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Monday, January 31, 2011

Stove of the Week: MSR Simmerlite

Stove of the Week: MSR Simmerlite

Recently, I was asked by a mountaineering friend about ways to melt snow for drinking water that are light weight.  I'm therefore posting a series within the Stove of the Week series on light weight winter capable stoves.

In that vein, this week's stove is the MSR Simmerlite.  Let's start it off right with a flame shot:
 

Today's destination is Haines Canyon, site of much of my stove testing.  I see the recent wind storm has taken its toll.


The good news is that the creek is running well which means we'll have plenty of water for use with our Simmerlite.


Now, if you're talking about cold weather capable stoves, then no discussion is complete without discussing liquid fueled stoves.  Liquid fueled stoves will operate in the coldest of temperatures.  To this day, explorers and researchers in Antarctica use liquid fueled stoves.  The fuels used are typically "white" gasoline (Coleman type fuel) or kerosene.

Some time ago, MSR set out to create a light weight liquid fuel stove.  They came up with the Simmerlite.   It should be noted that the Simmerlite is a white gasoline stove only. The Simmerlite will not burn kerosene properly.


In the Simmerlite, MSR succeeded admirably in their quest for a light weight liquid fueled stove.  

Then MSR made a serious mistake.  They let the marketing department get a hold of it.  It went something like this:  "People want a stove that simmers," said the marketing department, "We'll emphasize this stove's ability to simmer by naming this stove, the Simmerlite.  We'll sell thousands!"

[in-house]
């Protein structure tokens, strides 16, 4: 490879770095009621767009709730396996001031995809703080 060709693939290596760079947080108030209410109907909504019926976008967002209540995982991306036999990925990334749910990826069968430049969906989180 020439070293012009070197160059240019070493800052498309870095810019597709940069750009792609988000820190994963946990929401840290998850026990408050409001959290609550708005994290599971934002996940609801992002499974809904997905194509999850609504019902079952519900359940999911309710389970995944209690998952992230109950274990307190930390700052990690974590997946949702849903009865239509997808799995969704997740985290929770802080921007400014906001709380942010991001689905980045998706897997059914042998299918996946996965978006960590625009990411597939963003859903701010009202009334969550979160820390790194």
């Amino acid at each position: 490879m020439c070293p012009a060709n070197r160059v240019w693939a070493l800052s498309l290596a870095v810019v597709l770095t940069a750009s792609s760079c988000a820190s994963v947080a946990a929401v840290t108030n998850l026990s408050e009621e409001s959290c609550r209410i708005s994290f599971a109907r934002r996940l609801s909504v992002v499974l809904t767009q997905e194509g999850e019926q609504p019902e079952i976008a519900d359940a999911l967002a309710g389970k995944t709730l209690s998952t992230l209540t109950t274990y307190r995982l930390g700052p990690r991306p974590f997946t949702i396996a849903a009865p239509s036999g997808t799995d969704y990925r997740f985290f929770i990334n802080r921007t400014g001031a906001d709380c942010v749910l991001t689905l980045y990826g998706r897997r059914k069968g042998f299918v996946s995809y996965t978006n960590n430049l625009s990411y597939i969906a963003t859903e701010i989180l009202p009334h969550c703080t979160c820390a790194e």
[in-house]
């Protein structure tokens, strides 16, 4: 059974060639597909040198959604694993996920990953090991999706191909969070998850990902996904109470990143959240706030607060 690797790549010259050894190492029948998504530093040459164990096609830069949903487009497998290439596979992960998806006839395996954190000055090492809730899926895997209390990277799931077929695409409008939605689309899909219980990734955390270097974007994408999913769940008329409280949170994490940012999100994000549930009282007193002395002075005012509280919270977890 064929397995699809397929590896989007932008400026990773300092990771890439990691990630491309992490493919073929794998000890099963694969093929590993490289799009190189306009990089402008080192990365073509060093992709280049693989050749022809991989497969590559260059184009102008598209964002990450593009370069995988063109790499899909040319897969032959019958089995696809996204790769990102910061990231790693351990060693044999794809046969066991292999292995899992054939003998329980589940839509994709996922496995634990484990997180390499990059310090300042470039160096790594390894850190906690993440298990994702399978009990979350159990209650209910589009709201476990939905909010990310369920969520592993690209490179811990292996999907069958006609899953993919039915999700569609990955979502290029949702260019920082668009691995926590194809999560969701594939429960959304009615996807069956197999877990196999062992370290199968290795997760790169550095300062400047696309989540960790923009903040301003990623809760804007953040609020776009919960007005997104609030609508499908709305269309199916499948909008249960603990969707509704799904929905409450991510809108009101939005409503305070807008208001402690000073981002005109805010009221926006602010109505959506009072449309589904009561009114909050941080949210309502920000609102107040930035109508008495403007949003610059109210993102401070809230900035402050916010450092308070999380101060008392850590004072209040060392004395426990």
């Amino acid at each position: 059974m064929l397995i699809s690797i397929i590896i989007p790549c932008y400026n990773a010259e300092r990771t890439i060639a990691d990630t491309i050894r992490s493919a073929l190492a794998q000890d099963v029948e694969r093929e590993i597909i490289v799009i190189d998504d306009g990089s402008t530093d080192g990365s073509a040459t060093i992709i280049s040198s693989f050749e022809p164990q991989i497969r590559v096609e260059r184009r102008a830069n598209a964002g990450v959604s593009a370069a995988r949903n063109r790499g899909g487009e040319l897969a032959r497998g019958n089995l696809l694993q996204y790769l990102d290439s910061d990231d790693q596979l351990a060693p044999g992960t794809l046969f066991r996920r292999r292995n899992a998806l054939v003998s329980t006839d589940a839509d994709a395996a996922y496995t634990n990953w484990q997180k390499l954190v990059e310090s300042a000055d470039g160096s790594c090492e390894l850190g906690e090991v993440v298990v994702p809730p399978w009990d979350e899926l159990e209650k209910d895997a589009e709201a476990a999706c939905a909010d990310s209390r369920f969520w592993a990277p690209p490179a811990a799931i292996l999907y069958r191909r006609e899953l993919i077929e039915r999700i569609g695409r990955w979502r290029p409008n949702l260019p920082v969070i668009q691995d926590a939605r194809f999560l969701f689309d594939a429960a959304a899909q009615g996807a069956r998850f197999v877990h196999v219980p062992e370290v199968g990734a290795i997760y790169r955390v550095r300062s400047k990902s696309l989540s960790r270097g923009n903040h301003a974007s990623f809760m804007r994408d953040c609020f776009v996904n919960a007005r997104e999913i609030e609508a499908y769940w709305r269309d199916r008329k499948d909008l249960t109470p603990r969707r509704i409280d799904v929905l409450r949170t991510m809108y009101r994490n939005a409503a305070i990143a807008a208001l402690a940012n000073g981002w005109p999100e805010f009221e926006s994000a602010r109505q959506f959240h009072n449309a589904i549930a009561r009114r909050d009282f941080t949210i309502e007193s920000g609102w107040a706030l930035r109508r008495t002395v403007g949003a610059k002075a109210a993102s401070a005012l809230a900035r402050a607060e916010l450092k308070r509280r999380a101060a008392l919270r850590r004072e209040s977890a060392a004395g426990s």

"B-b-b-but it doesn't simmer" stammered the stove engineers.  "Not even close."

"Bosh!  Down with you nay-sayers!" cried the marketing department.  "We've got stoves to sell and bonuses to earn!  Out of our way!"

And so it was, and this engineering success became a marketing boondoggle.  Instead of focusing on the Simmerlite's most valuable attribute, it's light weight, MSR damaged its reputation and created customer ill will by marketing a simmering stove -- that doesn't simmer.  Well, OK, maybe it didn't go exactly like that, but surely it must have been something like that.  How else to explain the word "simmer" in a stove that doesn't?

Now, the vagaries of manufacturing being what they are, there is the odd exception out there.  I do know of one person whose Simmerlite actually simmers. Generally, though, the Simmerlite doesn't simmer.

So, that misconception dispelled, let's set our Simmerlite up.  Here's a photo of the Simmerlite ready to go.  Immediately behind the Simmerlite is her sister stove, the MSR Wind Pro which is essentially the same stove except that the Wind Pro has been modified to run on gas canisters.  
But enough about the Wind Pro; the Wind Pro is next week's stove.

Here's the Simmerlite, windscreen in place, chugging along, heating water for my morning tea.


Any stove worth it's salt must pass the "tea test" (boiling water), and judging by the steam coming out of the tea kettle in this photo, I'd say the Simmerlite has passed the tea test with flying colors.


Ah!  There we are.  Delicious.


Now, I realize that liquid fueled stoves are perceived as challenging by some.  In particular, priming seems to put people off.  Really, once you get the hang of it, liquid fueled stoves are no big deal, and they'll run in as cold a temperature as you can stand.  I'll talk about tips and tricks for priming liquid fueled stoves in the weeks to come.

Well, that's it for today.  Time to hit the road for home.


Thank you for joining me on another adventure in stoving.

HJ

Some summary information:

What's good about it?
It really is light.
It's fairly compact.
The hose is much more flexible than previous MSR stoves.
It's liquid fueled and will work in as cold a temperature as you can stand.
Liquid fuel is the least expensive fuel, and there aren't all those "dead" canisters that have to be landfilled or recycled.  Remember, while recycling is better than putting them in a land fill, recycling is still costly from an environmental standpoint.

What's bad about it?
Pumping and priming -- but really they're no big deal; they just take a little practice.